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April 29, 2011 by · Leave a Comment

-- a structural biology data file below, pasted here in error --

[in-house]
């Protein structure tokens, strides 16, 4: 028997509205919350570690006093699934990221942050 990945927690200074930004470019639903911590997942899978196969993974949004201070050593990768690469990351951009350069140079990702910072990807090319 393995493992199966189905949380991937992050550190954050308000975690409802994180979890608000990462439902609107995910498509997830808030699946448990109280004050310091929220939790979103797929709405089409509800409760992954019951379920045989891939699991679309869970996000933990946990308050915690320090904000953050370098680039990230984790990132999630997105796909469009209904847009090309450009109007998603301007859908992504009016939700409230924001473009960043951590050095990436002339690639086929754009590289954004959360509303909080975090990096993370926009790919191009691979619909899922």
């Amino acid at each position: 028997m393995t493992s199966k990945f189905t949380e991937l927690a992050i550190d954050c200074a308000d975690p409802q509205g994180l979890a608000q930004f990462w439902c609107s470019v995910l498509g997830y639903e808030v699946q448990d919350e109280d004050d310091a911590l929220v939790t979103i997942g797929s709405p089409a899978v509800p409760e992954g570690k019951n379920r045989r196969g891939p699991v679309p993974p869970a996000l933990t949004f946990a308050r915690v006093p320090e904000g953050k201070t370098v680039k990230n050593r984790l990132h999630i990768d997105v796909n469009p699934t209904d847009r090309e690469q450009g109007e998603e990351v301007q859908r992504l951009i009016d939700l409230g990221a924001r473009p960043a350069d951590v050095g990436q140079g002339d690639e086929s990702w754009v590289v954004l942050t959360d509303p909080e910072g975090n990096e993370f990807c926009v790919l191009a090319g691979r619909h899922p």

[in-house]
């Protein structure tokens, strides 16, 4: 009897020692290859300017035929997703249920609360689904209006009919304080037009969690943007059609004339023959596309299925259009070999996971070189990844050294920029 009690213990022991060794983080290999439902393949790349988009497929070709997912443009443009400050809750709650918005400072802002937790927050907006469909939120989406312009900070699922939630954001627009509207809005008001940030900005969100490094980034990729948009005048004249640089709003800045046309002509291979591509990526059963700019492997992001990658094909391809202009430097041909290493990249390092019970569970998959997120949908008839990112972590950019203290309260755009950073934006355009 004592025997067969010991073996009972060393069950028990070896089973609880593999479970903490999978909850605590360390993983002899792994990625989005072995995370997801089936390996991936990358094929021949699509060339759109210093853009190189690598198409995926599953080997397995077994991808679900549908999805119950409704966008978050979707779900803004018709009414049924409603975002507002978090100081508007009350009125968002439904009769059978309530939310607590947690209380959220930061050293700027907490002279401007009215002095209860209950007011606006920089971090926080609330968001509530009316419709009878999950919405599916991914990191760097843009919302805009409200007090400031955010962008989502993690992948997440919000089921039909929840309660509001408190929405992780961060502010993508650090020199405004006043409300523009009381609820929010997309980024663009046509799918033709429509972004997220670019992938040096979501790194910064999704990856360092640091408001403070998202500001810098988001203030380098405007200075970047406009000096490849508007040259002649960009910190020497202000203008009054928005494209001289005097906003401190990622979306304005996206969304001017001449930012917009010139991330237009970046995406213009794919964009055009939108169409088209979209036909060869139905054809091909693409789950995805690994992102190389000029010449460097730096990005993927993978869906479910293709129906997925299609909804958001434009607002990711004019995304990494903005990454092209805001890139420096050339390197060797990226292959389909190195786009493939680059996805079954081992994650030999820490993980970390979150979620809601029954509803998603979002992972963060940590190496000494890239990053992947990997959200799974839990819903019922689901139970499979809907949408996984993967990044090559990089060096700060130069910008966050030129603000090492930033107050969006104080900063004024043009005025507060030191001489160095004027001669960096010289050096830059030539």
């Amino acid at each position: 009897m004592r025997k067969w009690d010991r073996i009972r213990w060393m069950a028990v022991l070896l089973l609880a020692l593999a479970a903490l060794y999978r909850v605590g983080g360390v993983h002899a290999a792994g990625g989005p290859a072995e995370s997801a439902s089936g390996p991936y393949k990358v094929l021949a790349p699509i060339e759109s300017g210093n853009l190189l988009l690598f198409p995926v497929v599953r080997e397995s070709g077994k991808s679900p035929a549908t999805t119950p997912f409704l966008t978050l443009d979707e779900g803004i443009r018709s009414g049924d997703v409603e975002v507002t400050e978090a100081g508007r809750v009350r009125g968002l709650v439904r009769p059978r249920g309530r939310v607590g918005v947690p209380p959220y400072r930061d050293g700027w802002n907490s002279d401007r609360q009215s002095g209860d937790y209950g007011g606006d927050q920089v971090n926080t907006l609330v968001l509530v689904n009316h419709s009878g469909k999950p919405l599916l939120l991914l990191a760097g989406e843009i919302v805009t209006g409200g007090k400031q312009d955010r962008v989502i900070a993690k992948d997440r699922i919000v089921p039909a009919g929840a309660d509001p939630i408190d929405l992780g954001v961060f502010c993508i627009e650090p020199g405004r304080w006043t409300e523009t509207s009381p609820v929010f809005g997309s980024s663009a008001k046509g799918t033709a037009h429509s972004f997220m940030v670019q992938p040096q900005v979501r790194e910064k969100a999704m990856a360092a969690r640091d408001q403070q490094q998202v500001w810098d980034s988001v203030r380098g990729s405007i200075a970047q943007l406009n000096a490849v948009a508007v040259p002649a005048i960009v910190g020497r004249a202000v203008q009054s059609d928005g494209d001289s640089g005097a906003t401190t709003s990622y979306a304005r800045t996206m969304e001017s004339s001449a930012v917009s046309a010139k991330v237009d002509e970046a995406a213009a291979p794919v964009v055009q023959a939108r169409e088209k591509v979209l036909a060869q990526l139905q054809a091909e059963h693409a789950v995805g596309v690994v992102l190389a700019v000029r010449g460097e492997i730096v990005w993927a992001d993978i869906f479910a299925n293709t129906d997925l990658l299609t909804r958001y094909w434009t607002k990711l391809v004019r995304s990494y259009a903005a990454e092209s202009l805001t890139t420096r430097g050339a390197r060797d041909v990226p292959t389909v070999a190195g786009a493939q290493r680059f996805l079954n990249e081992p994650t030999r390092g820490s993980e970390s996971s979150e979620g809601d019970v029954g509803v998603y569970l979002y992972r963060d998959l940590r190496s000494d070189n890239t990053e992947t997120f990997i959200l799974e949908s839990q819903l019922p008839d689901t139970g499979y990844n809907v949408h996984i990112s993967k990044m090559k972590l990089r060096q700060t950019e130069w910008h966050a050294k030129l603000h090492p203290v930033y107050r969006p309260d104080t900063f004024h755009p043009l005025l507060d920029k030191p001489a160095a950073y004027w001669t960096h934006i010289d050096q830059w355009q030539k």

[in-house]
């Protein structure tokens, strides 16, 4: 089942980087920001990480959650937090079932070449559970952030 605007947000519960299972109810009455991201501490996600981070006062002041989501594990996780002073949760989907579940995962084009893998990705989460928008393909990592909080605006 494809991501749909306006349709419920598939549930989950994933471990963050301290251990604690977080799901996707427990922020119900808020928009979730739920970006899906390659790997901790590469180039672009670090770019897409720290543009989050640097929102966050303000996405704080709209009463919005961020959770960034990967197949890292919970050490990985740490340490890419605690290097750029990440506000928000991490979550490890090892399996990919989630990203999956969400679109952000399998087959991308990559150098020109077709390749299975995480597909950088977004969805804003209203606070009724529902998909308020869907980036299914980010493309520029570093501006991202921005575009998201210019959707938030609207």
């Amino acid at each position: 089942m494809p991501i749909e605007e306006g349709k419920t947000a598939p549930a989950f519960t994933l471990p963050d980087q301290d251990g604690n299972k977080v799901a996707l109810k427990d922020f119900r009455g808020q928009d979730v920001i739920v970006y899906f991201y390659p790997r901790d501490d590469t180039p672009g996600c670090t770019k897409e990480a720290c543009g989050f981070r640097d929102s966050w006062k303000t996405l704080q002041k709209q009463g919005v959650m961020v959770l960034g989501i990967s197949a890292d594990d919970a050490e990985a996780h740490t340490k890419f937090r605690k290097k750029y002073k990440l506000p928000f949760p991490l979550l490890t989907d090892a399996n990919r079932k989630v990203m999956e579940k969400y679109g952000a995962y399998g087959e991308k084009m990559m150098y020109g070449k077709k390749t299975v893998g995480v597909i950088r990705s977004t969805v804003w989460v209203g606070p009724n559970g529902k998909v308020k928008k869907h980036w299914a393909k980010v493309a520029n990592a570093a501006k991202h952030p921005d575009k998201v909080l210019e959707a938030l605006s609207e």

Proposed government guidelines that would allow food marketers to advertise only foods that provide children with a “meaningful contribution to a healthful diet” were challenged Thursday by the advertising industry. “If companies were to comply with these proposals, the restrictions are sufficiently onerous that they would basically block a substantial amount of advertising,” Dan Jaffe, exec VP-government relations for the Association of National Advertisers, told Advertising Age. The guidelines — they are not mandatory — were drawn up by the Interagency Working Group on Food Marketed to Children, set up by the Federal Trade Commission, the Food and Drug Administration, the Centers for Disease Control, and the Department of Agriculture. In a formal response, the ANA said, “Despite calling these proposals ‘voluntary,’ the government clearly is trying to place major pressure on the food, beverage and restaurant industries on what can and cannot be advertised.” The recommendations limit the amount of fat, sugar, and salt in foods advertised to children aged 2-17. But Jaffe rejected any proposal that would limit ads for foods marketed to teenagers. “Once you’ve gotten past 12, we believe kids are fully able to understand advertising and to deal with it,” he told Ad Age.